A: SEIU-West can help spread awareness by talking about it, implementing healthy workplace strategies and taking the initiative to take care of your own mental health. More specifically, in my experiences in the workplace, I have seen a need for education and training to implement healthy workplaces strategies.  Providing adequate training and education options such as Mental Health First Aid or the Psychological Health and Safety Standard for the select staff or support people is essential to best address mental health in the workplace.

SEIU-West is taking action on mental health awareness by incorporating it into our union training sessions such as Unionism in Practice, Duty to Accommodate, Facing Management Level II, our Domestic Violence Workshops and our upcoming OH&S course. We have also sponsored members to attend Mental Health First Aid. For more information, please contact [email protected].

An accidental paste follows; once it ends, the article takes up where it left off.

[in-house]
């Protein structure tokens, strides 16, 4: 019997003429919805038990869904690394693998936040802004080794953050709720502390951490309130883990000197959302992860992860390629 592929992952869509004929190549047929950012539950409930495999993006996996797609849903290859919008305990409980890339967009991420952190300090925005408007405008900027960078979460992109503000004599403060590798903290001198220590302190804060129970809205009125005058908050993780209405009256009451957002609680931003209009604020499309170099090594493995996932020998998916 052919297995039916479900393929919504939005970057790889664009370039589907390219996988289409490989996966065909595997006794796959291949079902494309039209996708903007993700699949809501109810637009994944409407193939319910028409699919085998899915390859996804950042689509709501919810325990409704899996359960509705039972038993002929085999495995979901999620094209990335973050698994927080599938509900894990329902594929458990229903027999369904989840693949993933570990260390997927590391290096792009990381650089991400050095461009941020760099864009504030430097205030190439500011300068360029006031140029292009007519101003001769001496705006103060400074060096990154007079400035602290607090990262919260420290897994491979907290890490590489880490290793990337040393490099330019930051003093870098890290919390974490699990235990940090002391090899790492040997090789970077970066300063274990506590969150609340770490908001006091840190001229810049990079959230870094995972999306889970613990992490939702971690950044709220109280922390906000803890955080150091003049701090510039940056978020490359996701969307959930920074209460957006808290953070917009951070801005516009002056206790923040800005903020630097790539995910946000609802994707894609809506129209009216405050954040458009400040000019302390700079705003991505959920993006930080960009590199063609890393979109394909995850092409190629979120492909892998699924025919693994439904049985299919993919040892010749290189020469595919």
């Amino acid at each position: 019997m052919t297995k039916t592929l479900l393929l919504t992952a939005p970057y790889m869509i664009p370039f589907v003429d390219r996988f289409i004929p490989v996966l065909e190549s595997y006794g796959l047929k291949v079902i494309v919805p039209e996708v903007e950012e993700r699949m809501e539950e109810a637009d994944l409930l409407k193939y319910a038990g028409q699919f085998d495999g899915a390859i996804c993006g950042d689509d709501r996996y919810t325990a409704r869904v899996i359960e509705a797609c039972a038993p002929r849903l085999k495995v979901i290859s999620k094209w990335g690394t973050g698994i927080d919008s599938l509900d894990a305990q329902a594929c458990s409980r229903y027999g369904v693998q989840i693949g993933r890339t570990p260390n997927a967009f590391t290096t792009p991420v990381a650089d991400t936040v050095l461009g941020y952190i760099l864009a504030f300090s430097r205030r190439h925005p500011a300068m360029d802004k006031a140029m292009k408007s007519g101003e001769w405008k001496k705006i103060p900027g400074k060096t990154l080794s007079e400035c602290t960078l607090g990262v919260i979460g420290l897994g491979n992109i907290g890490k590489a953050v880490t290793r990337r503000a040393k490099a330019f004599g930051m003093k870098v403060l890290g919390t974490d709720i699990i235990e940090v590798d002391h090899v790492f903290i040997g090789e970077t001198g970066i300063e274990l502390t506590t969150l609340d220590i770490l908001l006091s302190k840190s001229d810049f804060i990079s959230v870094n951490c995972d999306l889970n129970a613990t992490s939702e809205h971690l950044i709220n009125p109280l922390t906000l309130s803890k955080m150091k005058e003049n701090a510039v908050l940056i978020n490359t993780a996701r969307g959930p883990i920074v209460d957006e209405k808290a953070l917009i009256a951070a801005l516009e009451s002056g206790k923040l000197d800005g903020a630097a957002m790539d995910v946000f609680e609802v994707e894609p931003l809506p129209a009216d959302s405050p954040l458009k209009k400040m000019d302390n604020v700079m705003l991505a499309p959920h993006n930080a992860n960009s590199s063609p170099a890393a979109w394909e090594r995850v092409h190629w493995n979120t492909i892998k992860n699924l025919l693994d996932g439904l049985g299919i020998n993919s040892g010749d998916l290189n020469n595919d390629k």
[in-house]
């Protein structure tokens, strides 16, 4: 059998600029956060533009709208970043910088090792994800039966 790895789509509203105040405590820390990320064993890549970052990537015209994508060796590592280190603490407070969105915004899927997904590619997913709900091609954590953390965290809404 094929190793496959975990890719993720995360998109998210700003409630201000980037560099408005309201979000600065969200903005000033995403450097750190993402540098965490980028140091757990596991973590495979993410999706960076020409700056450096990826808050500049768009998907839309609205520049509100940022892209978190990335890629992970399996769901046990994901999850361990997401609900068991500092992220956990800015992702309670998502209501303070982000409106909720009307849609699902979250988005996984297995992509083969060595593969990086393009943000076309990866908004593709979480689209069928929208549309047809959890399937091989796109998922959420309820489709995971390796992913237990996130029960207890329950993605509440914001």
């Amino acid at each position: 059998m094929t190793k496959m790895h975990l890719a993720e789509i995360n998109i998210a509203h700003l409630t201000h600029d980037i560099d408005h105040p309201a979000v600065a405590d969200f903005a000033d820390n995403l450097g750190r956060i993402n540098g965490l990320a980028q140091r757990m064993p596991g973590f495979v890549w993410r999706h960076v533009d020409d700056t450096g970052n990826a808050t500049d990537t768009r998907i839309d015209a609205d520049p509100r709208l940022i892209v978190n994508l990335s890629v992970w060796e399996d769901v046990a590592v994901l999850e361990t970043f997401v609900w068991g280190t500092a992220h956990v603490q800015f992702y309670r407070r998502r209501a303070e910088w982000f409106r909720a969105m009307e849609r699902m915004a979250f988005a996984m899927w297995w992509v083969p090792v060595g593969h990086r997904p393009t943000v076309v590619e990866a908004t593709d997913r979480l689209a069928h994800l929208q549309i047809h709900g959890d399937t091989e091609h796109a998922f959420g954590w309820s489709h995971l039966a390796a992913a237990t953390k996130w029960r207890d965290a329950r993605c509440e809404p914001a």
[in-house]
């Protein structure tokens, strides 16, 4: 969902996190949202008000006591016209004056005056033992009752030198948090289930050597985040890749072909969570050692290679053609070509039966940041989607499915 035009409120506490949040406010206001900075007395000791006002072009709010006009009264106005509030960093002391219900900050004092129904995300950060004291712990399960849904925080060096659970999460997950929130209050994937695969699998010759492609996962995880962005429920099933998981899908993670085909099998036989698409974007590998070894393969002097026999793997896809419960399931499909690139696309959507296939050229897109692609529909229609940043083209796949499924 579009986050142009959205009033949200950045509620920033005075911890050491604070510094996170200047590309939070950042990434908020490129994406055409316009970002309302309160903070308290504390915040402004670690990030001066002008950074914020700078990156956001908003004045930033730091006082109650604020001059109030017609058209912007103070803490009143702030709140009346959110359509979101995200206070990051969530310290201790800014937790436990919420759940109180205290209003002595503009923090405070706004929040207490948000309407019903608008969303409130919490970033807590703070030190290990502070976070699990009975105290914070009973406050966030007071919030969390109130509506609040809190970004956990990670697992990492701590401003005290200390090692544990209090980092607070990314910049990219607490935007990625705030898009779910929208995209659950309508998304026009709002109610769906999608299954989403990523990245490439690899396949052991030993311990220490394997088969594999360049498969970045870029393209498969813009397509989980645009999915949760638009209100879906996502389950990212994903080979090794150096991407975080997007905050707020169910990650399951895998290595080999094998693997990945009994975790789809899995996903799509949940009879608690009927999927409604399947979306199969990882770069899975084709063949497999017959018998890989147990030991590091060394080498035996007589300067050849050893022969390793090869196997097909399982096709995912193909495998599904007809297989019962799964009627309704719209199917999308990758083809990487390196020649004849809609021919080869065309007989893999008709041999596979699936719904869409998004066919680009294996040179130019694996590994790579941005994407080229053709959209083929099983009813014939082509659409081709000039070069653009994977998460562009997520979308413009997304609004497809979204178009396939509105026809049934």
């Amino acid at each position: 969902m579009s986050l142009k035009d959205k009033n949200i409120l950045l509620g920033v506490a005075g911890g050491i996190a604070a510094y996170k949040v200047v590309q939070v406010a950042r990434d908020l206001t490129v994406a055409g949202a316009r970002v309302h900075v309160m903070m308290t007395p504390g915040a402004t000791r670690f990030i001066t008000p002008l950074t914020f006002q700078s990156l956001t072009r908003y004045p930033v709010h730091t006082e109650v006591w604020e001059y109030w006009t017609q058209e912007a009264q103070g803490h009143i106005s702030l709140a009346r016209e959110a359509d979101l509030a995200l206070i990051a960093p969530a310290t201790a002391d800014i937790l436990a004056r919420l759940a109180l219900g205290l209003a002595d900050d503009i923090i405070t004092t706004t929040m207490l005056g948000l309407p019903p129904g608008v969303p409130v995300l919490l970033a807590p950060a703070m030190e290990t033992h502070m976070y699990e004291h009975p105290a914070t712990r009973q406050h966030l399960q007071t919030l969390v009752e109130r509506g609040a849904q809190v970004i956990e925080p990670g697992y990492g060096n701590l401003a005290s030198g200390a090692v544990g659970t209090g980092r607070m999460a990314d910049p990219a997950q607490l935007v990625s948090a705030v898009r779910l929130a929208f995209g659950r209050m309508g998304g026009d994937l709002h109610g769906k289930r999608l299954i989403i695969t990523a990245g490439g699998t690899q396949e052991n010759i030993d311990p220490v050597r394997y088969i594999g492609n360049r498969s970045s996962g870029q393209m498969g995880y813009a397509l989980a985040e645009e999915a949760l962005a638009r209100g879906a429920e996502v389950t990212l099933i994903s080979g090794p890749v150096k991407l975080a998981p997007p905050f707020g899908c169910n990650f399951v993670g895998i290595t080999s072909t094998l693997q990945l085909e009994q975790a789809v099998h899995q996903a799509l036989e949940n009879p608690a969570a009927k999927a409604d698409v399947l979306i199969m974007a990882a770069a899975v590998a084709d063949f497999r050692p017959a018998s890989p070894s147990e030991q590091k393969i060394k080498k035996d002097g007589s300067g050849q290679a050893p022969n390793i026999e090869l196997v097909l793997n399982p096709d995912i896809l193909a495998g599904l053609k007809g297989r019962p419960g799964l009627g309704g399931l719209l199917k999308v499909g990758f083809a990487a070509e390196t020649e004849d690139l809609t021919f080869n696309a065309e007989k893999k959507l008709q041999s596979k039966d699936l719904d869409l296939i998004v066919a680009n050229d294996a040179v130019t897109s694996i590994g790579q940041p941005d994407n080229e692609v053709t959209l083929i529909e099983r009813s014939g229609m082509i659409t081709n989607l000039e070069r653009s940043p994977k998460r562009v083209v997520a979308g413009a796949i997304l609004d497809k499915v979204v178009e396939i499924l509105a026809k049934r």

Celebrate Nursing Week – It’s Licensed Practical Nurses (LPN) Day!

By Barb Cape, President – SEIU-West

Happy National Nursing Week!! SEIU-West is so proud of its members who work in nursing teams – this week serves as an opportunity to show our gratitude, and to also share important information around the vital work they do. To start the week, I want to begin by highlighting Licensed Practical Nurses (stay tuned for Continuing Care Assistants’ Day, later this week!)

Recently, I had a very interesting conversation with a Licensed Practical Nurse (LPN) who is a member of SEIU-West in Saskatoon. She was upset about the ongoing struggle between the Registered Nurses and members of SUN, and their regulatory body, the Saskatchewan Registered Nurses Association (SRNA). She said, “Today is a sad day for regulation in Saskatchewan”. And while we in health care pay attention to these issues, what is this really about?